Paradise lost as the Great Marcellus Gas Rush hits home

Organic farmer Stephen Cleghorn reports
Sunday, October 10, 2010
On our 50-acre certified organic farm, located in a small unincorporated area of Henderson Township in Jefferson County, an area that has been called Paradise for more than a century, there is a high point to which we take the dogs. There we like just to be quiet before the beauty we see all around us. Rolling fields of crops, alternating green and brown. Our neighbor's cows, gorgeous Jerseys with their big soulful eyes, framed against their emerald pasture. Our own dairy goats lazing away a summer's afternoon on the pasture down below us.
And sometimes we go up there at night to admire God's creation as it envelops us. From that hilltop it is easy to recall the words of the poet-farmer Wendell Berry:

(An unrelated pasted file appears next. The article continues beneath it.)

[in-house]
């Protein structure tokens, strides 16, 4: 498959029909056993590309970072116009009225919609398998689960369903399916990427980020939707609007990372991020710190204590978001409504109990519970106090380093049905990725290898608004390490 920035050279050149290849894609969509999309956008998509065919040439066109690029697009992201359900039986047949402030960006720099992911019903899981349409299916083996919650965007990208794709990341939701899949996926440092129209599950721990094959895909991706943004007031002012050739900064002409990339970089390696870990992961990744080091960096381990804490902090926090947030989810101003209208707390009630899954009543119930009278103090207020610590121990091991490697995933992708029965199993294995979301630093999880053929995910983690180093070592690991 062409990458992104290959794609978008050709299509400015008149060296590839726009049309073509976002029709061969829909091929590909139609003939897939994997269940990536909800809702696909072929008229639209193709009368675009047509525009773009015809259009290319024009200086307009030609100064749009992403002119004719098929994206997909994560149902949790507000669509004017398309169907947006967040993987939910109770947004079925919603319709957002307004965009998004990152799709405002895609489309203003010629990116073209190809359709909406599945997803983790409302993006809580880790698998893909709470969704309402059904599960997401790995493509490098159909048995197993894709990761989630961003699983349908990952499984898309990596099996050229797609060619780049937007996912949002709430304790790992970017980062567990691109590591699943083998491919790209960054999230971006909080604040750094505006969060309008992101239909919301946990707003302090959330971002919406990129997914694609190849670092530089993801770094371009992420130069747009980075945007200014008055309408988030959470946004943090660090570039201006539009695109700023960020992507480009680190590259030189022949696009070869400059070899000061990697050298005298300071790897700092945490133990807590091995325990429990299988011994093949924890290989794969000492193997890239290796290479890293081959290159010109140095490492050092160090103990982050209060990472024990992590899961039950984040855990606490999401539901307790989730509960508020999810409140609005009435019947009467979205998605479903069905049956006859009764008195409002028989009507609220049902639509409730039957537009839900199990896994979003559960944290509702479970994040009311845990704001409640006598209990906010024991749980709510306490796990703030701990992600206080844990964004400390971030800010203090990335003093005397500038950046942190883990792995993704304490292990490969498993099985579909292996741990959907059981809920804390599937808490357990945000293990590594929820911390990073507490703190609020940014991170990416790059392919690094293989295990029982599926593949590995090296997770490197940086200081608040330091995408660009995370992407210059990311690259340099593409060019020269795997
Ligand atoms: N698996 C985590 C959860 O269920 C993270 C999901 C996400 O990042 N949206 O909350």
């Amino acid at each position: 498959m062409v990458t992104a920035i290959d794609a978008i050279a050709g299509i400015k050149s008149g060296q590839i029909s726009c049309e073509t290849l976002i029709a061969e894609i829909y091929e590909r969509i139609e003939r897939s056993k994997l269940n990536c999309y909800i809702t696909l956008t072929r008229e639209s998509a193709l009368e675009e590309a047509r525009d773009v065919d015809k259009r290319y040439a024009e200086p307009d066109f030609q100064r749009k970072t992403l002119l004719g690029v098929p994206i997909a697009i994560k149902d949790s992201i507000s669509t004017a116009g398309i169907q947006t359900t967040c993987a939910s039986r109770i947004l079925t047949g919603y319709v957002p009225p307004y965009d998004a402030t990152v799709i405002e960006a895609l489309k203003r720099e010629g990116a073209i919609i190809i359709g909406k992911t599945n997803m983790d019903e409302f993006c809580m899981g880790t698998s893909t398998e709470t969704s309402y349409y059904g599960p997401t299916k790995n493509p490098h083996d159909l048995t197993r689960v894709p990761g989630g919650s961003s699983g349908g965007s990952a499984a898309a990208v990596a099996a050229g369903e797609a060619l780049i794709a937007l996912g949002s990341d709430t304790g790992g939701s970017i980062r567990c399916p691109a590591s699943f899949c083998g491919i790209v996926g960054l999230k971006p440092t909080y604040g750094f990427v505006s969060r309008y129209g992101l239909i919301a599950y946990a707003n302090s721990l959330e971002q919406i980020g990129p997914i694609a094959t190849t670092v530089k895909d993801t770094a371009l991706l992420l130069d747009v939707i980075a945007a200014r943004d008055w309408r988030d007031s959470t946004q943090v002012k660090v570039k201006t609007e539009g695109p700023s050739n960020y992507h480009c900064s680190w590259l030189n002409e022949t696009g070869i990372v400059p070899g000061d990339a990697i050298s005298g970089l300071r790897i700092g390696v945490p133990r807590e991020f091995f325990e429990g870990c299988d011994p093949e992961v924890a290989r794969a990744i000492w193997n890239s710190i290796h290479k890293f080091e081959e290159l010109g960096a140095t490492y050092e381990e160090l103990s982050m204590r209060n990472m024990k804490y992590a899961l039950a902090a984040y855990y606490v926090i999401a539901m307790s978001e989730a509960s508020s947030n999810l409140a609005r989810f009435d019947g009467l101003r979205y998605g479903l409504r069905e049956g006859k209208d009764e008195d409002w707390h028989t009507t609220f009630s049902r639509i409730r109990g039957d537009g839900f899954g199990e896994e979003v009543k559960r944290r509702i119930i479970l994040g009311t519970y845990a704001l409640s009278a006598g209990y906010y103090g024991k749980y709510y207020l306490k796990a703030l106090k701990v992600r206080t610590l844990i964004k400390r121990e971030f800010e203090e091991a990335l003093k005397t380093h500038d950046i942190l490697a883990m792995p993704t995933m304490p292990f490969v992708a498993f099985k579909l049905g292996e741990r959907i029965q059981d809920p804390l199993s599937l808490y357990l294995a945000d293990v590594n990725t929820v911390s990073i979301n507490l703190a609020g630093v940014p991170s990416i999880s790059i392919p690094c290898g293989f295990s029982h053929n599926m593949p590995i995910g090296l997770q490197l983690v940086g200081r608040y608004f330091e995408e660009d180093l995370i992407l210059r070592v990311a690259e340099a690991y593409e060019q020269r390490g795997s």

I am wholly willing to be here
between the bright silent thousands of stars
and the life of the grass pouring out of the ground.
The hill has grown to me like a foot.
Until I lift the earth I cannot move.
Five years ago we had a dream that we could take these 50 acres and make them our small gift to our neighbors and our world by producing healthy organic vegetables and fresh goat milk products. We wanted to do so in a manner that in a small way helps to heal our environment, our atmospheric commons that has become stressed by an over-reliance on fossil fuel energy. We joined a growing movement in agriculture to be small and local on purpose, for our health, for that of our neighbors and even for our planet.

Monday, February 7, 2011

Black Panthers: Founders of the Free Breakfast Program for Children

A 1969 School breakfast Radio Show--Raj Patel: I’m doing a bit of work on the Black Panther Party’s School Breakfast program, and came across this terrific 1969 radio interview with children and Black Panther activists. You’ll need 20 minutes and the free Real Audio player. Click here to listen.